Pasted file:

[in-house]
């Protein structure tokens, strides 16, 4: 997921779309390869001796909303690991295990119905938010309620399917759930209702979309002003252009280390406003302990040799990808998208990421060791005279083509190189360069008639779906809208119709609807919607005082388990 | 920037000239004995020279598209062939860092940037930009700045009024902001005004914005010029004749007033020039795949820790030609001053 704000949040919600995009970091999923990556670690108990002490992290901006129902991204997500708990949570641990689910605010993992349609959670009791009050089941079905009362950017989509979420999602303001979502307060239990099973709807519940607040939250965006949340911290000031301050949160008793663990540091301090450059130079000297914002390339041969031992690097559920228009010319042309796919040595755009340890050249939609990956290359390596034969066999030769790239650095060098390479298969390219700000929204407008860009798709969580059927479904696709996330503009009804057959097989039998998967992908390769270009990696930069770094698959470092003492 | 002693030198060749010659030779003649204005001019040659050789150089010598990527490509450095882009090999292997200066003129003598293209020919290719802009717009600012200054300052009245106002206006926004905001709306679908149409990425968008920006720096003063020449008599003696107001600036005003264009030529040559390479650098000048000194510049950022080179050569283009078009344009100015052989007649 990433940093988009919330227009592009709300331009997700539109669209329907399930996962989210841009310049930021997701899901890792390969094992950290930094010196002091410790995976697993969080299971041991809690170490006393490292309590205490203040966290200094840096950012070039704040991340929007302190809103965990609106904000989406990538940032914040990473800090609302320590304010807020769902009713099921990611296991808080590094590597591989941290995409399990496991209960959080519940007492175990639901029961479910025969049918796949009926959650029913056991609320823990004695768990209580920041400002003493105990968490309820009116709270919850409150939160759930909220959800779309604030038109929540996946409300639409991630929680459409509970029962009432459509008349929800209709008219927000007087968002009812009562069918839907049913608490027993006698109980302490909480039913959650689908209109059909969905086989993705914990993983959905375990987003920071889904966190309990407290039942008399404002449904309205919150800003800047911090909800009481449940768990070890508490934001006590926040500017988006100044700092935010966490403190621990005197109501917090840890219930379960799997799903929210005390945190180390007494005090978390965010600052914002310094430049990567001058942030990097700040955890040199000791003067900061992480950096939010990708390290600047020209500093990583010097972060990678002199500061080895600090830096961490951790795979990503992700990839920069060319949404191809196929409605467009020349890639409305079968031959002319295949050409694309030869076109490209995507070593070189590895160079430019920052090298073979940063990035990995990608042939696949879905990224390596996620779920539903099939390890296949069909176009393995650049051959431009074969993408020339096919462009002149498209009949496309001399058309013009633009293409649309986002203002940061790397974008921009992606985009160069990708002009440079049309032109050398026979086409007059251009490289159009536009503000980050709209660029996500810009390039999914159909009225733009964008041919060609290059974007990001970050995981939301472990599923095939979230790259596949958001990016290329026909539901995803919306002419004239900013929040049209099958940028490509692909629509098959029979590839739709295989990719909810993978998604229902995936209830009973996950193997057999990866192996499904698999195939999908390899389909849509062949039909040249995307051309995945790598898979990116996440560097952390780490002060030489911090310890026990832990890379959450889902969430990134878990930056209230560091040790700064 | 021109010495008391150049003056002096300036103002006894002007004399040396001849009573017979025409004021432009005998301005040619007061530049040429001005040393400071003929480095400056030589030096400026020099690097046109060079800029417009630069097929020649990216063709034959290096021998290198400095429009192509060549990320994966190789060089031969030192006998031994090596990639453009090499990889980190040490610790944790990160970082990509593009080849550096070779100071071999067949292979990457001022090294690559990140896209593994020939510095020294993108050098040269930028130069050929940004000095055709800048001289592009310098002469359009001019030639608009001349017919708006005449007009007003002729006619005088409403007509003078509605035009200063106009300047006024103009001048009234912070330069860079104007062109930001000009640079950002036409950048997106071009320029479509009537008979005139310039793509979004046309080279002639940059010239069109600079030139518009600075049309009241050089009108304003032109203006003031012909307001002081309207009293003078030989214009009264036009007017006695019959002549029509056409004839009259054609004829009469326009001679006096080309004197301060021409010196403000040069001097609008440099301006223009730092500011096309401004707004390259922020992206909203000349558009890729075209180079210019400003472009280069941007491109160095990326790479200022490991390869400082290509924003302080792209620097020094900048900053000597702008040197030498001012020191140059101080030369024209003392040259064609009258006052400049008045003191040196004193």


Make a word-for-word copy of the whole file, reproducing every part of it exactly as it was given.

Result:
[in-house]
């Protein structure tokens, strides 16, 4: 997921779309390869001796909303690991295990119905938010309620399917759930209702979309002003252009280390406003302990040799990808998208990421060791005279083509190189360069008639779906809208119709609807919607005082388990 | 920037000239004995020279598209062939860092940037930009700045009024902001005004914005010029004749007033020039795949820790030609001053 704000949040919600995009970091999923990556670690108990002490992290901006129902991204997500708990949570641990689910605010993992349609959670009791009050089941079905009362950017989509979420999602303001979502307060239990099973709807519940607040939250965006949340911290000031301050949160008793663990540091301090450059130079000297914002390339041969031992690097559920228009010319042309796919040595755009340890050249939609990956290359390596034969066999030769790239650095060098390479298969390219700000929204407008860009798709969580059927479904696709996330503009009804057959097989039998998967992908390769270009990696930069770094698959470092003492 | 002693030198060749010659030779003649204005001019040659050789150089010598990527490509450095882009090999292997200066003129003598293209020919290719802009717009600012200054300052009245106002206006926004905001709306679908149409990425968008920006720096003063020449008599003696107001600036005003264009030529040559390479650098000048000194510049950022080179050569283009078009344009100015052989007649 990433940093988009919330227009592009709300331009997700539109669209329907399930996962989210841009310049930021997701899901890792390969094992950290930094010196002091410790995976697993969080299971041991809690170490006393490292309590205490203040966290200094840096950012070039704040991340929007302190809103965990609106904000989406990538940032914040990473800090609302320590304010807020769902009713099921990611296991808080590094590597591989941290995409399990496991209960959080519940007492175990639901029961479910025969049918796949009926959650029913056991609320823990004695768990209580920041400002003493105990968490309820009116709270919850409150939160759930909220959800779309604030038109929540996946409300639409991630929680459409509970029962009432459509008349929800209709008219927000007087968002009812009562069918839907049913608490027993006698109980302490909480039913959650689908209109059909969905086989993705914990993983959905375990987003920071889904966190309990407290039942008399404002449904309205919150800003800047911090909800009481449940768990070890508490934001006590926040500017988006100044700092935010966490403190621990005197109501917090840890219930379960799997799903929210005390945190180390007494005090978390965010600052914002310094430049990567001058942030990097700040955890040199000791003067900061992480950096939010990708390290600047020209500093990583010097972060990678002199500061080895600090830096961490951790795979990503992700990839920069060319949404191809196929409605467009020349890639409305079968031959002319295949050409694309030869076109490209995507070593070189590895160079430019920052090298073979940063990035990995990608042939696949879905990224390596996620779920539903099939390890296949069909176009393995650049051959431009074969993408020339096919462009002149498209009949496309001399058309013009633009293409649309986002203002940061790397974008921009992606985009160069990708002009440079049309032109050398026979086409007059251009490289159009536009503000980050709209660029996500810009390039999914159909009225733009964008041919060609290059974007990001970050995981939301472990599923095939979230790259596949958001990016290329026909539901995803919306002419004239900013929040049209099958940028490509692909629509098959029979590839739709295989990719909810993978998604229902995936209830009973996950193997057999990866192996499904698999195939999908390899389909849509062949039909040249995307051309995945790598898979990116996440560097952390780490002060030489911090310890026990832990890379959450889902969430990134878990930056209230560091040790700064 | 021109010495008391150049003056002096300036103002006894002007004399040396001849009573017979025409004021432009005998301005040619007061530049040429001005040393400071003929480095400056030589030096400026020099690097046109060079800029417009630069097929020649990216063709034959290096021998290198400095429009192509060549990320994966190789060089031969030192006998031994090596990639453009090499990889980190040490610790944790990160970082990509593009080849550096070779100071071999067949292979990457001022090294690559990140896209593994020939510095020294993108050098040269930028130069050929940004000095055709800048001289592009310098002469359009001019030639608009001349017919708006005449007009007003002729006619005088409403007509003078509605035009200063106009300047006024103009001048009234912070330069860079104007062109930001000009640079950002036409950048997106071009320029479509009537008979005139310039793509979004046309080279002639940059010239069109600079030139518009600075049309009241050089009108304003032109203006003031012909307001002081309207009293003078030989214009009264036009007017006695019959002549029509056409004839009259054609004829009469326009001679006096080309004197301060021409010196403000040069001097609008440099301006223009730092500011096309401004707004390259922020992206909203000349558009890729075209180079210019400003472009280069941007491109160095990326790479200022490991390869400082290509924003302080792209620097020094900048900053000597702008040197030498001012020191140059101080030369024209003392040259064609009258006052400049008045003191040196004193």